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As a child, she learned to be her home's cook out of necessity. Now, she's Chef Kimberly Brave Heart

Chef Brave Heart, a member of the Oglala Lakota Nation of the Pine Ridge Indian Reservation, hosted a number of dishes, featuring appetizers like cold cucumber gazpacho and steak kabobs.

Chef Kimberly Brave Heart
Chef Kimberly Brave Heart at the Burke Farmers Market, Sept. 8 2022.
Cassie Williams / Mitchell Republic
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BURKE, S.D. — Burke Area Farmer’s Market hosted Chef Kimberly Brave Heart, an indigenous chef and entrepreneur, for a chef event Thursday, Sept. 8.

Chef Brave Heart, a member of the Oglala Lakota Nation of the Pine Ridge Indian Reservation, featured a number of dishes, featuring appetizers like cold cucumber gazpacho, steak kabobs and vegetable ratatouille, as well as wild rice chicken and pork paella.

Vegetable ratatouille, prepared by Chef Brave Heart.
Vegetable ratatouille, prepared by Chef Brave Heart.
Cassie Williams / Mitchell Republic

“The vegetable ingredients in each dish were sourced locally from area growers,” Brave Heart said at the event, noting that supporting the community is extremely important to her.

“We’ve been planning this event for over a year now,” she said, "So everything has been carefully prepared for this."

The Cornell University grad began cooking at the ripe age of 8, beginning her culinary career out of necessity to help provide for her family. Raised by a single father and older brothers, Brave Heart was charged with being the head of the household’s kitchen before she had even turned 10.

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The Pine Ridge native credits her success to her grandmother, who would give her cooking lessons and send her home every week with a new recipe to learn.

Another dish served by Chef Brave Heart.
Another dish served by Chef Brave Heart.
Cassie Williams / Mitchell Republic

“My grandma was really the inspiration behind it all,” Brave Heart said. “She would give me recipes — which I just had to perfect — and when I had it perfect, I’d come back for another and start the whole process over again.”

Chef Brave Heart explained that, from a very young age, she had learned a sense of tradition from her grandmother, what it means to have a strong work ethic and began cultivating an appreciation for beautiful presentation. She sought to make the food of her ancestors accessible in a modern and simple way, embracing her Indigenous and Jewish heritage and finding ways to connect with others through her love of cooking.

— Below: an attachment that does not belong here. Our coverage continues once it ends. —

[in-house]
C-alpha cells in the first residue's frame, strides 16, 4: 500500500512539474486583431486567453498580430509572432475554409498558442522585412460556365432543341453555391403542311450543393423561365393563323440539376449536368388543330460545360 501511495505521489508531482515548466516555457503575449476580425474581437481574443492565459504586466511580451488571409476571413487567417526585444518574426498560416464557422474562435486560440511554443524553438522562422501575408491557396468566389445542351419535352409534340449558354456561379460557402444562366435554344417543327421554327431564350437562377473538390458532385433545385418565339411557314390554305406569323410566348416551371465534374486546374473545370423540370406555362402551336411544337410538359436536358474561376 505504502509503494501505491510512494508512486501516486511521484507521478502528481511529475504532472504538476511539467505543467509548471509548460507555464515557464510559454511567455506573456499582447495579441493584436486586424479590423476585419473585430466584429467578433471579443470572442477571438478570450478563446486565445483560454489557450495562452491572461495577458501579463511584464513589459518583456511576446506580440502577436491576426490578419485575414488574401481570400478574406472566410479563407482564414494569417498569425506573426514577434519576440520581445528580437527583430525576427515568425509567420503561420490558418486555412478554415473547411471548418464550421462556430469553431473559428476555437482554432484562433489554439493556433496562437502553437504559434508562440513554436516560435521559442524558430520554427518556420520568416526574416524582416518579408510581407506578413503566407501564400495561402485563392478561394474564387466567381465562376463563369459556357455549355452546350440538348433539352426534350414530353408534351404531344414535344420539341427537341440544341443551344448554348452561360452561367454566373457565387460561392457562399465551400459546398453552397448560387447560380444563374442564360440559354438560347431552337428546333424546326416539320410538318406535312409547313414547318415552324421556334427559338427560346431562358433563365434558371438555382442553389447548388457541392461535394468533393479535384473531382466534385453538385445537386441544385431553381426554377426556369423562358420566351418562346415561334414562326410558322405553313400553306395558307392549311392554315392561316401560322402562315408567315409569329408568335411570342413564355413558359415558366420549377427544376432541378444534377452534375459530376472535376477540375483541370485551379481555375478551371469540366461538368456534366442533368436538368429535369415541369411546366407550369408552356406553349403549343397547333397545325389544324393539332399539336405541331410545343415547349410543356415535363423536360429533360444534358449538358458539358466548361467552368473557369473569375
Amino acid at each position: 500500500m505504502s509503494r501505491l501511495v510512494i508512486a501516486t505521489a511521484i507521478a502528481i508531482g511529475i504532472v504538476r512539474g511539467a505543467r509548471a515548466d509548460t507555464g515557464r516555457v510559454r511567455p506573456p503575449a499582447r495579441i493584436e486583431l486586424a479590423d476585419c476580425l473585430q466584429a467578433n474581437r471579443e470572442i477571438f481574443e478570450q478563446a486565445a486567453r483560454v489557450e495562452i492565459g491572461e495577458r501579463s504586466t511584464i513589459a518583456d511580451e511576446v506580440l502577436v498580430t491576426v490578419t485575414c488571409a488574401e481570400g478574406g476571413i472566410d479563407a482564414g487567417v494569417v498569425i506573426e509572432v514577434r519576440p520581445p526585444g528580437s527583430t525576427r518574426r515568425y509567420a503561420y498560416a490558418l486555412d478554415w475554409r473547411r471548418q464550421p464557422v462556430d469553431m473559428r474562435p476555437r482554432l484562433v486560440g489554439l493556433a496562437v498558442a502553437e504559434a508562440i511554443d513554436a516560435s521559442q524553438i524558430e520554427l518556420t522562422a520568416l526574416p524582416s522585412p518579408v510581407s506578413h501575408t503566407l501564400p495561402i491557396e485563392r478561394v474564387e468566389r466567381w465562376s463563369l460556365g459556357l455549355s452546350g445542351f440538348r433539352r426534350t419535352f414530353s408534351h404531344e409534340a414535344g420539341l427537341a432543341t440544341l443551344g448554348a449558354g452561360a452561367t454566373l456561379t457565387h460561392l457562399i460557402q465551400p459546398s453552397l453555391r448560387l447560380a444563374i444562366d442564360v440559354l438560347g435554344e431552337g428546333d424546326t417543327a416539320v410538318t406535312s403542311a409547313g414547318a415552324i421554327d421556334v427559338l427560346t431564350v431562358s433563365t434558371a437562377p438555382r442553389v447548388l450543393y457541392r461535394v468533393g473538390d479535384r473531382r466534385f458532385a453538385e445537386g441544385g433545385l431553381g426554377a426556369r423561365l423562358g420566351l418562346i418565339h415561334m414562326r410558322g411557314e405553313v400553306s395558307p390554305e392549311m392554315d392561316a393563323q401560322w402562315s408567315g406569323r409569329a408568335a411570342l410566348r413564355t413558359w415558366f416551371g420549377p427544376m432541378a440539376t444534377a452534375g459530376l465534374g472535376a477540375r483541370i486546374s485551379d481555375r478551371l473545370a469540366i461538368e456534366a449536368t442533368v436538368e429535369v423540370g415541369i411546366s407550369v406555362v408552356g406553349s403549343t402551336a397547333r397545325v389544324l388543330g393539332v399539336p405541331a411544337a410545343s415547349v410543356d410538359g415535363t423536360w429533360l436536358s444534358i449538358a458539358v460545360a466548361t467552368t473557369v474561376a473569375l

During the summers, Brave Heart's grandmother would teach her to make medicines, teas, soups and bread, as well as the Indigenous traditions that go along with cooking traditional foods. Brave Heart attributes her cautiousness with ingredients to this.

Steak kabobs served with a variety of fresh ingredients, sourced locally.
Steak kabobs prepared by Brave Heart, served with a variety of fresh ingredients that was sourced locally.
Cassie Williams / Mitchell Republic

However, her grandmother wasn't her only guide in her culinary career. Brave Heart also says some of her success stems from her father, who owned a small restaurant while she was growing up.

“My dad owned a restaurant and I was in there all the time,” Brave Heart said. “So that influenced me as well, of course.”

To date, the renowned chef and entrepreneur helped launch more than 180 small businesses across the U.S., creating a name for herself through her love of creating a soulful and healing experience through the art of cooking.

Chef Brave Heart owns a shop in Rapid City and continues her work as executive chef and caterer at her shop, Chef Brave Heart: Modern Indigenous, and her catering company, Et-i-quette Catering Company.

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Cassie Williams joined the Mitchell Republic in July of 2022. To get in contact with Cassie about potential stories, feel free to email her at cwilliams@mitchellrepublic.com.
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